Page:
No-Nonsense Weather
No-Nonsense Weather

You may remember No-Nonsense Weather, the weather application that I built for the defunct Palm WebOS mobile platform. I discontinued it when Hewlett-Packard announced that they were killing WebOS, but I had always planned on bringing it back someday for other platforms. I even worked up a proof-of-concept in early 2011, bringing the bulk of the code of the WebOS app straight over into a jQuery Mobile framework that would let it run in the browser (locally). The plan was to port that into an app for iOS, Android, and whatever else.

Not long after I got that proof-of-concept running—and even got it running as an Android app on the Motorola Droid 2 I had at the time—I decided to shelve the project. Web-based apps performed pretty poorly at the time, and I began to realize that the app also had some serious technical shortcomings. First, the app’s JavaScript code needed to communicate directly with U.S. National Weather Service (NWS) data sources. This worked fine when it was running as an app, but meant it couldn’t be easily ported to a web-based system (due to cross-site scripting issues). It also meant the app would crash and burn if the NWS systems were having downtime.

The whole idea of No-Nonsense Weather was to give users all of the important weather information they wanted with none of the extraneous crap. No blogs, no clutter, no giant, pretty pictures . . . just the weather. And although there are a million sites out there that provide weather information, and a million apps on Android and iOS to do the same, I still haven’t found any that I like as much as I liked my old weather app (but maybe I’m biased). Many of these apps are really pretty to look at, but require you to tap or click all over the place to get the info you’re looking for. Some have really obnoxious, in-your-face advertising. Some have so much information and clutter that you can’t find what you really want. And some go to the opposite extreme, clean and simple but with so little actual weather information that it’s practically worthless.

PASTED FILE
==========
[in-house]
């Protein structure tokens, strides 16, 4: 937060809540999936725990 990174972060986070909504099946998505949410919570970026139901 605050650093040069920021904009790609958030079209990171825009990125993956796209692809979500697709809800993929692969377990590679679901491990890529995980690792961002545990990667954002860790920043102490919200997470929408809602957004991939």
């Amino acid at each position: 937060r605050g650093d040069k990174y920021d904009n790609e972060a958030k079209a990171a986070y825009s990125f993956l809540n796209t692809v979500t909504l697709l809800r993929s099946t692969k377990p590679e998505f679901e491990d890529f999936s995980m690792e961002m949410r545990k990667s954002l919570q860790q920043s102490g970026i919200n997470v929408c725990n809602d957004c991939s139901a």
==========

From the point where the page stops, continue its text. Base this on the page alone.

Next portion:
Having failed to find any decent replacement for my old app, I finally un-shelved the No-Nonsense Weather project . . . but instead of dusting off my old code, I decided to start over. I have been working on building an all-new system from scratch. It still needs a lot of work, and I’m not yet ready to announce a release date, but the app has achieved feature-parity with the old WebOS app . . . so after I finish squashing the known bugs and polishing up some rough edges it will be ready for release as a public beta.

Instead of running entirely in JavaScript on the client side, the new No-Nonsense Weather is a much more complex and powerful application. While much of the UI layer is still in JavaScript, it now has a back-end running on PHP and MySQL. That back-end handles processing location information, interfacing with weather providers (starting with NWS), and caching weather information for later use. This makes the new app a much better Internet citizen . . . since the NWS only updates forecast information for any one location once per hour, the new app will only request an update once per hour, store the response, and deliver the stored response to site visitors until it’s time to check for an update. It does the same with warnings (although it updates those on a faster schedule). That way, we’re not hammering NWS with constant, unnecessary data requests. This will also allow the app to display the most-recent cached forecast if the NWS site goes down (assuming the weather for that location has been cached at some point previous).

The initial release will be a web app/site that you visit in a browser . . . but I have built it an API that will allow it to support mobile apps later. The initial mobile apps will probably be web-based ports (using Apache Cordova or similar), but there’s no reason that this infrastructure can’t support actual native apps . . . so that’s on my radar for later.

I am using the NWS as my data source to begin with, which means that the initial public beta—which will be version 0.7.0—will only support U.S. visitors. However, I built it with plans to support additional data sources. Support for international visitors will follow in a subsequent beta release. The app/site will include some light advertising, which breaks with what I did in the WebOS app (which was ad-free), since there are now infrastructure costs involved . . . but I promise to keep them non-intrusive, like I do here on Off on a Tangent.

So what does it look like? Well, here’s a small preview: